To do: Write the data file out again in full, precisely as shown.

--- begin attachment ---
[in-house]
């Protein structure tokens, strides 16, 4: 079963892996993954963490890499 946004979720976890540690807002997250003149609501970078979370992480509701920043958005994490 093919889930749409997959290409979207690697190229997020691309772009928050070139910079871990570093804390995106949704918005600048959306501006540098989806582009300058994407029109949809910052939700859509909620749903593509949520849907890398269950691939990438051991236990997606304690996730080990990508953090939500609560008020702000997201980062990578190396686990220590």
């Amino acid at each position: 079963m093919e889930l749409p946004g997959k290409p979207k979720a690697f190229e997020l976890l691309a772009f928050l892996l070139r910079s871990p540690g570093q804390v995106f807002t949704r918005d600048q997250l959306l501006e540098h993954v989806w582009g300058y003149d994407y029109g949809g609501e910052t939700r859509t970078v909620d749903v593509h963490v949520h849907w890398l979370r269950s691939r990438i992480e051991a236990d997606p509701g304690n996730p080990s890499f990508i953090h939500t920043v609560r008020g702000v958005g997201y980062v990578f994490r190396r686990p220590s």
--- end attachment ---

[in-house]
């Protein structure tokens, strides 16, 4: 079963892996993954963490890499 946004979720976890540690807002997250003149609501970078979370992480509701920043958005994490 093919889930749409997959290409979207690697190229997020691309772009928050070139910079871990570093804390995106949704918005600048959306501006540098989806582009300058994407029109949809910052939700859509909620749903593509949520849907890398269950691939990438051991236990997606304690996730080990990508953090939500609560008020702000997201980062990578190396686990220590």
């Amino acid at each position: 079963m093919e889930l749409p946004g997959k290409p979207k979720a690697f190229e997020l976890l691309a772009f928050l892996l070139r910079s871990p540690g570093q804390v995106f807002t949704r918005d600048q997250l959306l501006e540098h993954v989806w582009g300058y003149d994407y029109g949809g609501e910052t939700r859509t970078v909620d749903v593509h963490v949520h849907w890398l979370r269950s691939r990438i992480e051991a236990d997606p509701g304690n996730p080990s890499f990508i953090h939500t920043v609560r008020g702000v958005g997201y980062v990578f994490r190396r686990p220590s």